General Motors CEO Mary Barra told investors that GM plans a raft of new models and a big push to sell more cars in China to drive profits in coming years, as the biggest U.S. automaker tries to shift the spotlight from a mishandled recall of older small cars.
Barra needed to reassure investors that GM has a strong plan going forward. The stock has dropped about 18 percent this year. It rose 1.7 percent in afternoon trading.
GM recalled 2.6 million small cars worldwide earlier this year to fix faulty ignition switches that are now blamed for at least 23 deaths nationwide. Barra said suppliers have built all the replacement switches, but only about 1.2 million small cars have had the repairs so far.
GM has admitted knowing about the problem for a decade, but only recalled the cars this year. The switches can cause the engine to stall, deactivating the air bags.
Barra said GM still expects to pay out $400 million to $600 million to compensate ignition switch crash victims. The company has hired compensation expert Kenneth Feinberg to pay victims. He made his first offers last week.
The plan Barra outlined Wednesday emphasizes growth in China. GM plans to invest $14 billion through 2018, including five new assembly plants to support estimated sales of about 5 million per year. Last year the company sold nearly 3.2 million vehicles in China, compared with 2.8 million in the U.S.
GM hopes Chinese cars buyers embrace Cadillac, the luxury brand that has struggled in the U.S. despite earning numerous awards. GM expects China to become the world's largest luxury car market later this decade, and plans to introduce nine new Cadillacs there over the next five years.
New models also figure prominently in GM's strategy. The company said it expects 27 percent of its global sales to come from new or freshened models next year. That figure rises to 47 percent by 2019 as it accelerates new model rollouts.
The new vehicles, coupled with cost savings and other measures, should get GM to a 10 percent pretax profit margin in North America by 2016 and 9 to 10 percent for the whole company by early next decade. Profit margin is the percentage of each dollar in revenue a company actually keeps. In North America, GM is now at 7 percent.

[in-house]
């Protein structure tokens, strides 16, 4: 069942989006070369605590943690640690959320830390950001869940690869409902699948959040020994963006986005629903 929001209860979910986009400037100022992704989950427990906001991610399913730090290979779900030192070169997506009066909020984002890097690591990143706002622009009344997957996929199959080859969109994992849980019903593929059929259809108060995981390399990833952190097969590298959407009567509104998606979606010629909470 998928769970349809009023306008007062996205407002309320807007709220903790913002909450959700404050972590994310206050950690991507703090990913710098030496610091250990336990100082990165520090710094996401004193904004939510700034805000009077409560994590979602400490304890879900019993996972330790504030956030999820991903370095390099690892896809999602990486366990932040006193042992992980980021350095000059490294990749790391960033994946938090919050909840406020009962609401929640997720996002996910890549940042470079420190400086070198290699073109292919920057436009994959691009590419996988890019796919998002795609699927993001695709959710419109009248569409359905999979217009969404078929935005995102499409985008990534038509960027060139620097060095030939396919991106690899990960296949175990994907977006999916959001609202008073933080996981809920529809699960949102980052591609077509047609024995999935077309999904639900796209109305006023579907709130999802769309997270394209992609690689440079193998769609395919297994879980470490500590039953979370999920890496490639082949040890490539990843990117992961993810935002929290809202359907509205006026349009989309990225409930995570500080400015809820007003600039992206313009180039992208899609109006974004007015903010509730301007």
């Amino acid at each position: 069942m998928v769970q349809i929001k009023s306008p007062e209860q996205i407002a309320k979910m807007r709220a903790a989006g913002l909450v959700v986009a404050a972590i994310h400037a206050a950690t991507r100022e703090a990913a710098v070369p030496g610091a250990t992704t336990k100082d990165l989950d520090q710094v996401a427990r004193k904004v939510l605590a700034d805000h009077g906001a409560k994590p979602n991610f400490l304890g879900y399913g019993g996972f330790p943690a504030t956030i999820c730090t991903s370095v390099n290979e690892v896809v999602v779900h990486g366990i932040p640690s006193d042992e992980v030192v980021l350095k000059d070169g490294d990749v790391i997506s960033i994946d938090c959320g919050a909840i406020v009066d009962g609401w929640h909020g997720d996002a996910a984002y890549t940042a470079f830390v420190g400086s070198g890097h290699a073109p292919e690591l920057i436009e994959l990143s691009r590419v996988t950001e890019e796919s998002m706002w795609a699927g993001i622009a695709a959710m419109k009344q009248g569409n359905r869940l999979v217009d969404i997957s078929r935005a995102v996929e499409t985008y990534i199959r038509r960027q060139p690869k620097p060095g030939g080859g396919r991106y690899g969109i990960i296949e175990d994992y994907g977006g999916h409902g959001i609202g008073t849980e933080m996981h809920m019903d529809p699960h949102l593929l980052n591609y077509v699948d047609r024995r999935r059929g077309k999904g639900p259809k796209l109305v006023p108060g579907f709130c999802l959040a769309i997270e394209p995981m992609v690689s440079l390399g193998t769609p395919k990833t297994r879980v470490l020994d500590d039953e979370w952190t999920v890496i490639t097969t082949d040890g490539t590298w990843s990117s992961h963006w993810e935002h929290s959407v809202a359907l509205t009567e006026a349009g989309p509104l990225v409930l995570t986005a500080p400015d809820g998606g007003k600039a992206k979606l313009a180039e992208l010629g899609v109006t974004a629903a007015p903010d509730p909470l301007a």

GM's new vehicles start with midsize pickup trucks now arriving at dealerships, followed by the Chevrolet Trax subcompact SUV early next year, President Dan Ammann said. Those two vehicles should boost annual sales by about 200,000, Ammann said.
In Europe, where GM is predicting a return to profitability by 2016, a new Opel Corsa small car will go on sale by year end. GM also plans a new Opel Astra compact next year.
Product development chief Mark Reuss showed investors a new Cruze hatchback and a revamped Malibu, two of the more important vehicle updates GM plans. The current Malibu hasn't sold well, but Reuss said the new one shows "we've got our act together in the midsize car segment."
GM expects an annual $800 million profit improvement on the Cruze and Malibu alone due to higher prices and cost savings, Chief Financial Officer Chuck Stevens said.
Reuss said GM will save millions by going from 26 vehicle structures this model year to only four for all models by 2025. The four will share many parts, he said.
Barra said if the company performs on plan, dividends will rise. "When we do that our shareholders will receive the return on investment that they deserve," she said, without giving specifics.
Barra said the recalls have brought cultural changes and a stronger leadership team. And she's now pushing harder for change.
"For me personally, I'm a little more impatient, and I think that's a good thing," she told reporters at the company's proving ground in Milford, Michigan, north of Detroit.
Standard & Poors analyst Efriam Levy said the plan shows GM is headed in the right direction, although it faces significant challenges. Those include a potential U.S. sales decline after five years of growth, as well as the recall fallout and declining sales in Russia and Latin America.
Investors viewed GM's news more favorably than Monday's outlook from rival Ford, which predicted pretax profits for the year below previous forecasts. Ford shares have fallen more than 10 percent since its presentation to investors.